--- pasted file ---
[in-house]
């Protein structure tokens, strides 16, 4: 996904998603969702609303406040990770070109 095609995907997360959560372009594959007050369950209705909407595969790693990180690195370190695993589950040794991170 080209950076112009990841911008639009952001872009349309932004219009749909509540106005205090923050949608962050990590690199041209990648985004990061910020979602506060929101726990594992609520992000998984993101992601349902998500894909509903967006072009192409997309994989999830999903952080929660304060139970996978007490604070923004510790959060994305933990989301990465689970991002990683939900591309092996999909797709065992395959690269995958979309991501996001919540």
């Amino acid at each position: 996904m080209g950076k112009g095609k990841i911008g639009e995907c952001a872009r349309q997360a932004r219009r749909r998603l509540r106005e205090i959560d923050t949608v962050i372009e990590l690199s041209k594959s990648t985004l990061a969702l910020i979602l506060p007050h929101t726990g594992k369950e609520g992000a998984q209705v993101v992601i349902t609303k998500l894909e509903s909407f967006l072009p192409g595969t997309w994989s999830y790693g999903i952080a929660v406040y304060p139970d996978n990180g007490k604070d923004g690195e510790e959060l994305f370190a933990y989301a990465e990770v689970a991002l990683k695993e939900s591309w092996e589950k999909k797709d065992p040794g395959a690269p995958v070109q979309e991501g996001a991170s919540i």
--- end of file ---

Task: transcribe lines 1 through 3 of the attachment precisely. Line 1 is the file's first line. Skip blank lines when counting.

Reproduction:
[in-house]
């Protein structure tokens, strides 16, 4: 996904998603969702609303406040990770070109 095609995907997360959560372009594959007050369950209705909407595969790693990180690195370190695993589950040794991170 080209950076112009990841911008639009952001872009349309932004219009749909509540106005205090923050949608962050990590690199041209990648985004990061910020979602506060929101726990594992609520992000998984993101992601349902998500894909509903967006072009192409997309994989999830999903952080929660304060139970996978007490604070923004510790959060994305933990989301990465689970991002990683939900591309092996999909797709065992395959690269995958979309991501996001919540």
């Amino acid at each position: 996904m080209g950076k112009g095609k990841i911008g639009e995907c952001a872009r349309q997360a932004r219009r749909r998603l509540r106005e205090i959560d923050t949608v962050i372009e990590l690199s041209k594959s990648t985004l990061a969702l910020i979602l506060p007050h929101t726990g594992k369950e609520g992000a998984q209705v993101v992601i349902t609303k998500l894909e509903s909407f967006l072009p192409g595969t997309w994989s999830y790693g999903i952080a929660v406040y304060p139970d996978n990180g007490k604070d923004g690195e510790e959060l994305f370190a933990y989301a990465e990770v689970a991002l990683k695993e939900s591309w092996e589950k999909k797709d065992p040794g395959a690269p995958v070109q979309e991501g996001a991170s919540i």